NEW ORLEANS -- The Sewerage & Water Board’s leaders didn’t spend much time at today’s board meeting dwelling on the boil-water advisory that was lifted.
Instead, a lot of time was spent discussing how to avoid such disruptions in the future. And what it could cost won’t be cheap.
Paul Rainwater, a member of the S&WB’s interim management team, explained that one of the massive turbines -- essentially a large generator -- that supplies power to the water-purification system went offline Wednesday morning.
The root cause of the outage, which spurred the sixth citywide boil-water advisory since 2010, remains unknown.
“The power outage was the result of a natural gas control valve malfunction. The cause of that is under investigation,” Rainwater told the board. “We’re investigating why steam pumps A and B did not keep water pressure above the 15 psi.”
That sparked a lengthy discussion about how the S&WB can ensure reliable power going forward: should the board buy electricity from Entergy or build its own new power plant?
The latter measure could be cost-prohibitive, Mayor Mitch Landrieu, who serves as president of the S&WB, told the board.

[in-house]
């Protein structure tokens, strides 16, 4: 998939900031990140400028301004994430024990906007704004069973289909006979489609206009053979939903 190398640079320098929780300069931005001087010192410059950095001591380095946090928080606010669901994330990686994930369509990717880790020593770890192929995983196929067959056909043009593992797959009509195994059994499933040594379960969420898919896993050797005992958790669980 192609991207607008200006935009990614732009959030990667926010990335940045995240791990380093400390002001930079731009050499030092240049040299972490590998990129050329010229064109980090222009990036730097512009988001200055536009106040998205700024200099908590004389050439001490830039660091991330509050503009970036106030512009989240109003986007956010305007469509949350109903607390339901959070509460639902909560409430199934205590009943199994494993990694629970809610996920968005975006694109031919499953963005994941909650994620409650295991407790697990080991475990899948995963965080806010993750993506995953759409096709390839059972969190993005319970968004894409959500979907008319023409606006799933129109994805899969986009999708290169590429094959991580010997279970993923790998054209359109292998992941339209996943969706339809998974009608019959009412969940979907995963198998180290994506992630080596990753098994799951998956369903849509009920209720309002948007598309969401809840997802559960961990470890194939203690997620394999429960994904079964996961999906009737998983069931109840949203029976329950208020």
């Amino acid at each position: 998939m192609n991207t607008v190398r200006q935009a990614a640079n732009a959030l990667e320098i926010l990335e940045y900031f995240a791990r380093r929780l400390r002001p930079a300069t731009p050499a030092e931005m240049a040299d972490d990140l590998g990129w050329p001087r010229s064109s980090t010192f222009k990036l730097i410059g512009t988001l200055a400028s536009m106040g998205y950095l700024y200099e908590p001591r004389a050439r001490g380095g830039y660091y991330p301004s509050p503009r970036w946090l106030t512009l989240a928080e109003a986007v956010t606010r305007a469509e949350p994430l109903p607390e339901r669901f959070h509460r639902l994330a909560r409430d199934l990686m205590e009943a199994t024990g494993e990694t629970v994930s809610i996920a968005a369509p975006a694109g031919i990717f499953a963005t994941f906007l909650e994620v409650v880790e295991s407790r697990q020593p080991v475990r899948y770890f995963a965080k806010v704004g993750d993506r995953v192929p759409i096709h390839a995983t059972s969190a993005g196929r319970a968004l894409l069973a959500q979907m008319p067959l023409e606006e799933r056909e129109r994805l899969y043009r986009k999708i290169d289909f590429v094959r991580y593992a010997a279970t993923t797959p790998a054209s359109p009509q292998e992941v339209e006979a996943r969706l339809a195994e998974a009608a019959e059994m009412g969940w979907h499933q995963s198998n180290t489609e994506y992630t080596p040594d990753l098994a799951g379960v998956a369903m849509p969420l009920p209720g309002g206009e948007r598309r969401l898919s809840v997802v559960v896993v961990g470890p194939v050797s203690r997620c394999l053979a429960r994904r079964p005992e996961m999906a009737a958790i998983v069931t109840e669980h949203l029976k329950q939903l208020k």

“If you have to build a new power plant, it's the equivalent, for the most part of building a new Superdome,” he said. “It's going to be one of the biggest expenditures that's been made.”
He added that Entergy would charge about $100 million to build a new substation to supply power to the S&WB plant.
Board member Alan Arnold argued that the problem of maintaining reliable power is nothing new.
“Three years ago I said power is a real problem,” he said. “There are solutions out there. Why didn't our staff bring those solutions to the board for a robust solutions then?”
The S&WB’s interim management team is expected to submit a list of short-, medium- and long-term solutions Oct. 15.
The bottom line remains that a more reliable sewer and water system will likely require additional property taxes or assessments, the board agreed.
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